A007531


a(n) = n*(n1)*(n2) (or n!/(n3)!).
(Formerly M4159)


91



0, 0, 0, 6, 24, 60, 120, 210, 336, 504, 720, 990, 1320, 1716, 2184, 2730, 3360, 4080, 4896, 5814, 6840, 7980, 9240, 10626, 12144, 13800, 15600, 17550, 19656, 21924, 24360, 26970, 29760, 32736, 35904, 39270, 42840, 46620, 50616, 54834, 59280, 63960, 68880
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OFFSET

0,4


COMMENTS

Ed Pegg Jr conjectures that n^3  n = k! has a solution if and only if n is 2, 3, 5 or 9 (when k is 3, 4, 5 and 6).
If Y is a 4subset of an nset X then, for n >= 6, a(n4) is the number of (n5)subsets of X having exactly two elements in common with Y.  Milan Janjic, Dec 28 2007
Let H be the n X n Hilbert matrix H(i, j) = 1/(i+j1) for 1 <= i, j <= n. Let B be the inverse matrix of H. The sum of the elements in row 2 of B equals (1)^n a(n+1).  T. D. Noe, May 01 2011
a(n) equals 2^(n1) times the coefficient of log(3) in 2F1(n2, n2, n, 2).  John M. Campbell, Jul 16 2011
For n > 2 a(n) = 1/(Integral_{x = 0..Pi/2} (sin(x))^5*(cos(x))^(2*n5)).  Francesco Daddi, Aug 02 2011
a(n) is the number of functions f:[3] > [n] that are injective since there are n choices for f(1), (n1) choices for f(2), and (n2) choices for f(3). Also, a(n+1) is the number of functions f:[3] > [n] that are width2 restricted (that is, the preimage under f of any element in [n] is of size 2 or less). See "Widthrestricted finite functions" link below.  Dennis P. Walsh, Mar 01 2012
This sequence is produced by three consecutive triangular numbers t(n1), t(n2) and t(n3) in the expression 2*t(n1)*(t(n2)t(n3)) for n = 0, 1, 2, ...  J. M. Bergot, May 14, 2012
Number of contact points between equal spheres arranged in a tetrahedron with n  1 spheres in each edge.  Ignacio Larrosa Cañestro, Jan 07 2013
Also for n >= 3, area of Pythagorean triangle in which one side differs from hypotenuse by two units. Consider any Pythagorean triple (2n, n^21, n^2+1) where n > 1. The area of such a Pythagorean triangle is n(n^21). For n = 2, 3, 4,.. the areas are 6, 24, 60, .... which are the given terms of the series.  Jayanta Basu, Apr 11 2013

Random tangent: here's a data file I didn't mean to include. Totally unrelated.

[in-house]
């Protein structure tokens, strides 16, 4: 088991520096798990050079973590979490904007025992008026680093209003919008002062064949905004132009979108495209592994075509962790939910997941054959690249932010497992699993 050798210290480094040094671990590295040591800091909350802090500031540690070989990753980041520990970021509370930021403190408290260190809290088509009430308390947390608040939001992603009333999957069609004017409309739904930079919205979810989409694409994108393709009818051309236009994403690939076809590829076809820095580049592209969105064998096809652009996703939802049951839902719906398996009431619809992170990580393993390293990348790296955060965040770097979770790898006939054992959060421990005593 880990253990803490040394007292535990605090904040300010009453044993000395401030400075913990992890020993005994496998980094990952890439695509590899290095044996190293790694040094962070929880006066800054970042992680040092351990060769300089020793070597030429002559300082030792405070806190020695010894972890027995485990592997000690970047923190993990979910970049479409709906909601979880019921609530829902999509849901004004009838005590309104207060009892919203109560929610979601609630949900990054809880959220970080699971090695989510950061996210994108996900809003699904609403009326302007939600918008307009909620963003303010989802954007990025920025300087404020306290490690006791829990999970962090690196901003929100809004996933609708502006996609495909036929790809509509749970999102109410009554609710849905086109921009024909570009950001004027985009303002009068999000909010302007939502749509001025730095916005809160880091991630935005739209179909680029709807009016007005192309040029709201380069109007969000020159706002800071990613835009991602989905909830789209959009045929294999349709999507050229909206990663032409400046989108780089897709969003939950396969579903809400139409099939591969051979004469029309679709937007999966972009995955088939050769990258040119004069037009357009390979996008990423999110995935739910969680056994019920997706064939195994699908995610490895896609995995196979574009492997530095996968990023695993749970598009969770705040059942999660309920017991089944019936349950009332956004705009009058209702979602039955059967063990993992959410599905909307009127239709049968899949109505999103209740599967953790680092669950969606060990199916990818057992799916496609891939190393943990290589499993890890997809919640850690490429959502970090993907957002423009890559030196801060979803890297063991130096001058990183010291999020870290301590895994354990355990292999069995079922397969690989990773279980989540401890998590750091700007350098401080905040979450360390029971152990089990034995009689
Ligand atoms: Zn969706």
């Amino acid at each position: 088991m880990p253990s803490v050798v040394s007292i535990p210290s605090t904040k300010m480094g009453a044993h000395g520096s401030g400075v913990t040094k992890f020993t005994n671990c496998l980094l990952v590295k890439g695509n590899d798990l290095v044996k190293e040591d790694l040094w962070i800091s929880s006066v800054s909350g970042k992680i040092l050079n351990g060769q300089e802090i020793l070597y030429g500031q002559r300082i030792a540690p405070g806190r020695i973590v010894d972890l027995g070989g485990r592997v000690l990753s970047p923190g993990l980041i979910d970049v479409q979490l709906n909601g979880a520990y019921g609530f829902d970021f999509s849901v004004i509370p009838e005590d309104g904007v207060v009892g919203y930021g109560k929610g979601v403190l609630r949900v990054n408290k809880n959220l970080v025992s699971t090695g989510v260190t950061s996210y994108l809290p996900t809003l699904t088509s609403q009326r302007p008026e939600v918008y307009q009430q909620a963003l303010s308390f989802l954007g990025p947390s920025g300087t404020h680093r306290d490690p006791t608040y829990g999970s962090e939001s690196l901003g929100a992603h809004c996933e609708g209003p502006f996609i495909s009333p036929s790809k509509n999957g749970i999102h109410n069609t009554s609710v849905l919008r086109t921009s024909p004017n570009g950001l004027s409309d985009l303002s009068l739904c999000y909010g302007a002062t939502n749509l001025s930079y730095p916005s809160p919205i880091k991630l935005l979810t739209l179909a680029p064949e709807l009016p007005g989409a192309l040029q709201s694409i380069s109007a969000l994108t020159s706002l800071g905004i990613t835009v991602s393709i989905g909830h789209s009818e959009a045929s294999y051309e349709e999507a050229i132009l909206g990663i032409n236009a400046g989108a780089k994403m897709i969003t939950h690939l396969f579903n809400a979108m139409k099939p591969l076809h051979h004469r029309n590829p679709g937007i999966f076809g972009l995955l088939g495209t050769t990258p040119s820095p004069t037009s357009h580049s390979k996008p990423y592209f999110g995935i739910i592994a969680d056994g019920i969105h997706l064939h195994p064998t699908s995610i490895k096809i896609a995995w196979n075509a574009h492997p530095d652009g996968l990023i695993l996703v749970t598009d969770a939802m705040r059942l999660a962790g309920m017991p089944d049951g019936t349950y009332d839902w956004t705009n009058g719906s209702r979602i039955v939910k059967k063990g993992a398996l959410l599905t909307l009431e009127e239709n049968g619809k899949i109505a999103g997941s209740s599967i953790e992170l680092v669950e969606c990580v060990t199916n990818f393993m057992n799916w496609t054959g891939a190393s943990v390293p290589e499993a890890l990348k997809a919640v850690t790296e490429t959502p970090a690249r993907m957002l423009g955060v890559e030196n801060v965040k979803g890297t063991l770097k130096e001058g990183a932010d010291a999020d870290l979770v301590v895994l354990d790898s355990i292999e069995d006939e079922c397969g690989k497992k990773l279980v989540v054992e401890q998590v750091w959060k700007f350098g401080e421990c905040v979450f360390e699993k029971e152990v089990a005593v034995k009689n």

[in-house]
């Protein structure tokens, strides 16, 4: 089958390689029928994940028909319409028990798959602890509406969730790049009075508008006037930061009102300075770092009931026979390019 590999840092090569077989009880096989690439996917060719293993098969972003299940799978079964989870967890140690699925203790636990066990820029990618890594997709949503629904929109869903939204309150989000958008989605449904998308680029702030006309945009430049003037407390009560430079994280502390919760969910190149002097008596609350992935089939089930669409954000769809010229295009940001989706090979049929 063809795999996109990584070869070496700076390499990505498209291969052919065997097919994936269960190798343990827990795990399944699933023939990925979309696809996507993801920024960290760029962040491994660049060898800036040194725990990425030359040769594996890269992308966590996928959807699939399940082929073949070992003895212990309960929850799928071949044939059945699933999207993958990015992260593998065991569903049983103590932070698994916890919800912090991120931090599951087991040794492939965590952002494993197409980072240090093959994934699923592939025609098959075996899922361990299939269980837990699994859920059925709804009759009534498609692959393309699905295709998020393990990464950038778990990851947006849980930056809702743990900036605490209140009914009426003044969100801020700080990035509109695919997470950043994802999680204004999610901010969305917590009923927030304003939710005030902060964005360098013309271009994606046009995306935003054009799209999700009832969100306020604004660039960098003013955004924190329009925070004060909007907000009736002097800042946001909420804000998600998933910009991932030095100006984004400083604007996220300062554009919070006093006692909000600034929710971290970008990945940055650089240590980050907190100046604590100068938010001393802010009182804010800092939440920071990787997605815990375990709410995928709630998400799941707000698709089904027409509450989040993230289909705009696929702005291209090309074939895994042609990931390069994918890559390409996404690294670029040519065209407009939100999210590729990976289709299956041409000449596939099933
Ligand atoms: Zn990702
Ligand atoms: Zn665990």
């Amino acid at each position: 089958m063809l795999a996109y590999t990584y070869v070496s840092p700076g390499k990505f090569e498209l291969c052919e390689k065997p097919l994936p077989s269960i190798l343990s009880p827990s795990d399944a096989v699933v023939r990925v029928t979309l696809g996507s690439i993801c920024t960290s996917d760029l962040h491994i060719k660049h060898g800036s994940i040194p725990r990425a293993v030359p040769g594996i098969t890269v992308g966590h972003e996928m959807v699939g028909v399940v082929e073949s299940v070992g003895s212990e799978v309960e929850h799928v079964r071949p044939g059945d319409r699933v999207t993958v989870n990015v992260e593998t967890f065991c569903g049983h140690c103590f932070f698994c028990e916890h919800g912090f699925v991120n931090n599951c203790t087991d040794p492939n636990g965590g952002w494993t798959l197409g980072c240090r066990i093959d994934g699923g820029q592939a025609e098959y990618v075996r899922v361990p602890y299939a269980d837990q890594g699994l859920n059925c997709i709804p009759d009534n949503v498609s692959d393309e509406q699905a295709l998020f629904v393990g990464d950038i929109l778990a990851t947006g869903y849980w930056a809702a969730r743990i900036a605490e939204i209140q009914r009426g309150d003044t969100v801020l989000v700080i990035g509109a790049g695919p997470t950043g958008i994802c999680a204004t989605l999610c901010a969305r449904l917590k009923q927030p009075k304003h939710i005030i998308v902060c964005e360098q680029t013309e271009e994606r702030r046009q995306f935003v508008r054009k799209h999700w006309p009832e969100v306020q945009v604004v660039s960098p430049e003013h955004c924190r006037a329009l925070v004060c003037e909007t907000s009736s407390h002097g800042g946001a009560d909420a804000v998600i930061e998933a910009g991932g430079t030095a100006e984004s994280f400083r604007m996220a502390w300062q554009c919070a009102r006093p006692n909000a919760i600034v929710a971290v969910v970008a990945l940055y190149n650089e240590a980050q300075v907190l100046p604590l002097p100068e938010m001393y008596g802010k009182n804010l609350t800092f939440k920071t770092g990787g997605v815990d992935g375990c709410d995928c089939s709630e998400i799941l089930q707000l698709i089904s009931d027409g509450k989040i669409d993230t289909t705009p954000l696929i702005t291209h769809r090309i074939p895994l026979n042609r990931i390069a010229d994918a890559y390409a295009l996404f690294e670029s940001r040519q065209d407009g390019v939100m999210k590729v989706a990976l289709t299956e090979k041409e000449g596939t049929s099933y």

Cf. A130534 for relations to colored forests, disposition of flags on flagpoles, and colorings of the vertices (chromatic polynomial) of the complete graph K_3.  Tom Copeland, Apr 05 2014
Starting with 6, 24, 60, 120, ..., a(n) is the number of permutations of length n>=3 avoiding the partially ordered pattern (POP) {1>2} of length 5. That is, the number of length n permutations having no subsequences of length 5 in which the first element is larger than the second element.  Sergey Kitaev, Dec 11 2020


REFERENCES

R. K. Guy, Unsolved Problems in Theory of Numbers, Section D25.
L. B. W. Jolley, "Summation of Series", Dover Publications, 1961, p. 40.
N. J. A. Sloane and Simon Plouffe, The Encyclopedia of Integer Sequences, Academic Press, 1995 (includes this sequence).


LINKS



FORMULA

a(n) = Sum_{i=1..n} polygorial(3,i) where polygorial(3,i) = A028896(i1).  Daniel Dockery (peritus(AT)gmail.com), Jun 16 2003
a(n) = 3*a(n1)  3*a(n2) + a(n3) + 6, n > 2.  Zak Seidov, Feb 09 2006
G.f.: 6*x^2/(1x)^4.
a(n) = a(n+2).
1/6 + 3/24 + 5/60 + ... = Sum_{k>=1} (2*k1)/(k*(k+1)*(k+2)) = 3/4. [Jolley Eq. 213]
If the first 0 is eliminated, a(n) = floor(n^5/(n^2+1)).  Gary Detlefs, Feb 11 2010
1/6 + 1/24 + 1/60 + ... = Sum_{n>=1} 1/(n*(n+1)*(n+2)) = 1/4.  Mohammad K. Azarian, Dec 29 2010
1/6 + 1/24 + 1/60 + ... + 1/(n*(n+1)*(n+2)) = n*(n+3)/(4*(n+1)*(n+2)).  Christina Steffan, Jul 20 2015
Sum_{n>=3} (1)^(n+1)/a(n) = 2*log(2)  5/4.  Amiram Eldar, Jul 02 2020
For n >= 3, (a(n) + (a(n) + (a(n) + ...)^(1/3))^(1/3))^(1/3) = n  1.  Paolo Xausa, Apr 09 2022


MAPLE



MATHEMATICA

Table[n^3  3n^2 + 2n, {n, 0, 42}]


PROG

(PARI) a(n)=n*(n1)*(n2)
(Haskell)
(Sage) [n*(n1)*(n2) for n in range(40)] # G. C. Greubel, Feb 11 2019


CROSSREFS



KEYWORD

nonn,easy


AUTHOR



STATUS

approved